It is a remarkable achievement for the 73-year-old diminutive who dropped out of school at Class 7 due to poverty and sold flowers for some time before becoming a driver in the army to feed his family in a village in Maharashtra. Of course, as happens with many of Hazare’s campaigns, a lot of riff-raffs also hopped on to the bandwagon, hoping to encash on the publicity. Some of the politicians who tried to worm their way into the inner-circle were booed by the crowds and prevented from hijacking the agenda.
However, Hazare berated the activists for turning away politicians who had come to lend support and also apologised to former BJP leader Uma Bharti, who had been heckled by the crowd.
The hundreds of supporters of Hazare, the modern day Mahatma, as his supporters fondly call him, at Jantar Mantar have also been criticised by politicians for trying to dictate terms to the government. Mohan Singh, the Samajwadi Party spokesman, accused Hazare’s supporters of trying to push their own version of the Lokpal bill — the Jan Lokpal bill — through fascist tactics. Many observers also went overboard, seeing in the demonstrations of the past few days the emergence of an Indian “Jasmine revolution”, and comparing Jantar Mantar to Cairo’s Tahrir Square.
A significant number of the protesters comprised the urban middle-class, tweeting their messages or commenting on Facebook, besides joining in for a few hours at rallies across cities.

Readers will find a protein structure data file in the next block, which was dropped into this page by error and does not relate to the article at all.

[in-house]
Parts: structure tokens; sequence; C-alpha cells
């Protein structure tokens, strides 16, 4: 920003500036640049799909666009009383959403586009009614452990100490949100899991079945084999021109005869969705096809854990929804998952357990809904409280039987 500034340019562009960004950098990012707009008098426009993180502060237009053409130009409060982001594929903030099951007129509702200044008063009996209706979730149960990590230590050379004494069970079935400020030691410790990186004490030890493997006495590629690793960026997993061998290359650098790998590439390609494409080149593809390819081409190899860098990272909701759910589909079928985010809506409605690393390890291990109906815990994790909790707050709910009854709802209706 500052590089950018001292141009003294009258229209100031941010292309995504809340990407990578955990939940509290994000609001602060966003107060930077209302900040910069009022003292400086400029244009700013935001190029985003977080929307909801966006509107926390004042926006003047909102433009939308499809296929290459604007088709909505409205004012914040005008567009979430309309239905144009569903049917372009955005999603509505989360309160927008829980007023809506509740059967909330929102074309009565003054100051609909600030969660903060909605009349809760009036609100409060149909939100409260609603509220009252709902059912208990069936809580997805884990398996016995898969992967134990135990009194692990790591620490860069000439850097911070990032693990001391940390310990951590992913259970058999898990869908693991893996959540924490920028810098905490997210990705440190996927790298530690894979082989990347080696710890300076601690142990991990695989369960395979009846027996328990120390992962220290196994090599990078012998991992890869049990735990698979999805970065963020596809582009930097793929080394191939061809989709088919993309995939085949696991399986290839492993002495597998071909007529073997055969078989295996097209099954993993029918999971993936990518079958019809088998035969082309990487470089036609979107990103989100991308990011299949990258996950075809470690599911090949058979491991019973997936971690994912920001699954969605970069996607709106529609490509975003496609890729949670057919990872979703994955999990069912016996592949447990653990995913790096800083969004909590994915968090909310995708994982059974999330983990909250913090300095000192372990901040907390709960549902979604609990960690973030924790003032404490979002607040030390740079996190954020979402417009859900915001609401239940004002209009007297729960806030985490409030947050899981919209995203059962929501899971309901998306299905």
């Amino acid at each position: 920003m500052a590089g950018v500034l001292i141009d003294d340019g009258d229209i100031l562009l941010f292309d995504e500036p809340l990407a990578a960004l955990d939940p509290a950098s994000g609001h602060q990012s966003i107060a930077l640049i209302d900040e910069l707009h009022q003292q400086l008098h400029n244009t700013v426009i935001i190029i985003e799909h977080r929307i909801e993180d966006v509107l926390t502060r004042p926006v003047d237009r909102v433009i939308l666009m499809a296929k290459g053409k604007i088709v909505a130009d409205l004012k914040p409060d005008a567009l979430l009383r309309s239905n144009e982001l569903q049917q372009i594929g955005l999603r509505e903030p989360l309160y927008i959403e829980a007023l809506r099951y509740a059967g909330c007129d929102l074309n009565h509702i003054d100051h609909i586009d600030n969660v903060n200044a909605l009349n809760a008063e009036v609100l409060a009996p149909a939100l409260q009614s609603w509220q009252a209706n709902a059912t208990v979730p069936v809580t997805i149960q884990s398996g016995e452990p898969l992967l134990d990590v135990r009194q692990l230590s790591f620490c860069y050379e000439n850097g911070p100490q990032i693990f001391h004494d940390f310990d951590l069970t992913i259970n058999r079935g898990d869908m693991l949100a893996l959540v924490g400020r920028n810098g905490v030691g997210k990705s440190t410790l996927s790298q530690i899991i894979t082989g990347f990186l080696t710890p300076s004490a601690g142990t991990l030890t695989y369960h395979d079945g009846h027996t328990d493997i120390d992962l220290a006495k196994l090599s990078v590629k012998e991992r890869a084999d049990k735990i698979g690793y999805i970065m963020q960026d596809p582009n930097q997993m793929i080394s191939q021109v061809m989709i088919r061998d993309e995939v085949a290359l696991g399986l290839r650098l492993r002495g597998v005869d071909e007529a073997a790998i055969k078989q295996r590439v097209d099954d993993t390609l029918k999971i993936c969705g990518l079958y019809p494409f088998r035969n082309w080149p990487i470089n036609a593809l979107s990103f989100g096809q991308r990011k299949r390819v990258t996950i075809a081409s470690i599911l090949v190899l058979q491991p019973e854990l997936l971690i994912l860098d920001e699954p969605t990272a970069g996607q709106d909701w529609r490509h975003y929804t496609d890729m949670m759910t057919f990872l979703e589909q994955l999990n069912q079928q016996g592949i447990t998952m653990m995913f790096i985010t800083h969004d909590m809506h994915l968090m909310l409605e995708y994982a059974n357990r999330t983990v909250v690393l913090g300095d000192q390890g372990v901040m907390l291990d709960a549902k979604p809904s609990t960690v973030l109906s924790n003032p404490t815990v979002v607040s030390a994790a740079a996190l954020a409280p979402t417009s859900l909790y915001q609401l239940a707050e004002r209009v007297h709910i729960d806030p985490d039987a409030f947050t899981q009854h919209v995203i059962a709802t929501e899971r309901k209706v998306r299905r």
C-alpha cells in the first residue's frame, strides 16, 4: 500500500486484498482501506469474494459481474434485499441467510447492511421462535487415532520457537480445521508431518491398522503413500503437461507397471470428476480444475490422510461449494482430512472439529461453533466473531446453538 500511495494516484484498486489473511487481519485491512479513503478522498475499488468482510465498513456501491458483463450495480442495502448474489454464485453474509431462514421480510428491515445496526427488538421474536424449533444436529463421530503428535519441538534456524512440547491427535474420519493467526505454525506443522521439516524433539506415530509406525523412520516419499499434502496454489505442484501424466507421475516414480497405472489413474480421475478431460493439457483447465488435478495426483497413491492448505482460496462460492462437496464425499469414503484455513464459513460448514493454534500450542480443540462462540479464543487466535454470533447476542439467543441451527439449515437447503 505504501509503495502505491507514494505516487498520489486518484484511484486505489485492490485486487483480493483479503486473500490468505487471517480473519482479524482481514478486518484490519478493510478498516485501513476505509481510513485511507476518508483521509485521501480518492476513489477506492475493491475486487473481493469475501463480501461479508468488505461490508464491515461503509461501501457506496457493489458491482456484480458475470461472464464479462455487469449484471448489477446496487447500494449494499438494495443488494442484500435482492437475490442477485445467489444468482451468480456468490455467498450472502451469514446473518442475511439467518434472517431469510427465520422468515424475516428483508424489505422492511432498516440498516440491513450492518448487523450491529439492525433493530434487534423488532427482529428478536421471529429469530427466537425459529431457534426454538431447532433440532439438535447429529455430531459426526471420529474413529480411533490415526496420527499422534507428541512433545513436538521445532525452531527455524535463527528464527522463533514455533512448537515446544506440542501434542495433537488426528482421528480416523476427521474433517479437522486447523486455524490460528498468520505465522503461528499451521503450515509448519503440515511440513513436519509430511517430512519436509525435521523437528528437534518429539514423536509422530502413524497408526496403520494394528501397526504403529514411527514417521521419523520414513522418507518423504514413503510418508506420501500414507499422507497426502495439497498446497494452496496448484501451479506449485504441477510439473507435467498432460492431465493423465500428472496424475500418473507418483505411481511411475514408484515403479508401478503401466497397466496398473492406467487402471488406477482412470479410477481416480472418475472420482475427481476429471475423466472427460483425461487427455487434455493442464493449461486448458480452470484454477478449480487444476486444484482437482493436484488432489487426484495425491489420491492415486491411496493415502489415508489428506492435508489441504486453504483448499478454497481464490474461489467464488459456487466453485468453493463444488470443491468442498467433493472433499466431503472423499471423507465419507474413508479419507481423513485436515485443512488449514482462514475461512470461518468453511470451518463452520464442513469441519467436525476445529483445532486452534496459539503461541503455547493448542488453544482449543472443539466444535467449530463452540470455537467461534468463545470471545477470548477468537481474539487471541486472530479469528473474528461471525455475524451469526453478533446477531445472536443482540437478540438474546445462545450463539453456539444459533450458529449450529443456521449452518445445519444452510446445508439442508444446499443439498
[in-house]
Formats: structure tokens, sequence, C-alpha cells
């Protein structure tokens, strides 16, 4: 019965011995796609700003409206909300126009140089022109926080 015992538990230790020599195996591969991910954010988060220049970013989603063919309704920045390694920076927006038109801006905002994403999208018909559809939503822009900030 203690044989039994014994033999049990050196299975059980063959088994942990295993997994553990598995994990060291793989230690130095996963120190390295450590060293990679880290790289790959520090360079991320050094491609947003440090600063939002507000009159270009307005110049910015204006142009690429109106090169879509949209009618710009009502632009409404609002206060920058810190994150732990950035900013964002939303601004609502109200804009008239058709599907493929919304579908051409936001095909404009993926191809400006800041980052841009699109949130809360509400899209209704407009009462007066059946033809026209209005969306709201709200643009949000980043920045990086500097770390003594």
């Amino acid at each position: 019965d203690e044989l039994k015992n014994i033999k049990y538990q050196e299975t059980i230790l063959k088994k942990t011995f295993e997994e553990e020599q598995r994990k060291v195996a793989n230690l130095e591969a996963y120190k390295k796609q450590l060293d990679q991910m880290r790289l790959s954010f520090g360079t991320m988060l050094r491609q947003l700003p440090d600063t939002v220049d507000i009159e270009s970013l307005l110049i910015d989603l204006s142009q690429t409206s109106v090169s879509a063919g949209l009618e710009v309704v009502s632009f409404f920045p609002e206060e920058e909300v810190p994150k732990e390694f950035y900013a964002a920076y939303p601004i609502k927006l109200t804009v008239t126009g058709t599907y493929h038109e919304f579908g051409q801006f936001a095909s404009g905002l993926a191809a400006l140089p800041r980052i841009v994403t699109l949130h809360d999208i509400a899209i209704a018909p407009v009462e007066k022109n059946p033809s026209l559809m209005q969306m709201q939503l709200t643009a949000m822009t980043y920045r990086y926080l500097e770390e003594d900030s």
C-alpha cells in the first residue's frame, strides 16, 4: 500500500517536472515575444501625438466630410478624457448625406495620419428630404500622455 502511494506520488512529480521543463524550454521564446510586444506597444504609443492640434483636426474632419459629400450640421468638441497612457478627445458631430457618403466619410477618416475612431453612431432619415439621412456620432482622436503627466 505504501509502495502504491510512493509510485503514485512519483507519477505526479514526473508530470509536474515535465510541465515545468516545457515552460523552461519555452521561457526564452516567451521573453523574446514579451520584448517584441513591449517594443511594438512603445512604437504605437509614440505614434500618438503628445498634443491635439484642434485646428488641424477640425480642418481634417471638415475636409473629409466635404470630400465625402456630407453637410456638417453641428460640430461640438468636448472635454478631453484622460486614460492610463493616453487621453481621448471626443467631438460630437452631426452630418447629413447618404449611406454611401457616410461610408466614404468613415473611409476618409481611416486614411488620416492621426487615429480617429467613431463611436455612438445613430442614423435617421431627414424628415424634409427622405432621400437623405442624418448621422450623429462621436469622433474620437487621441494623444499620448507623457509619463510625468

Critics point out that many of these protesters avoid turning out on election day, and later blame Indian polity for the ills of society.
However, Anna Hazare’s determined bid to get the government initiate action on the long-delayed Lokpal bill — in cooperation with prominent citizens — did set the alarm bells ringing in Delhi. UPA chairperson and Congress president Sonia Gandhi’s intervention and her appeal to Hazare to call off the fast, ultimately worked.
While government leaders steadfastly refused to allow “civil society” members to be part of the drafting team, many argue that the National Advisory Council — a sort of a super-cabinet that is answerable only to Sonia — has over the years been doing exactly that: drafting and vetting legislation, including the National Rural Employment Guarantee Act, the Forest Rights Act and now the Food Security bill.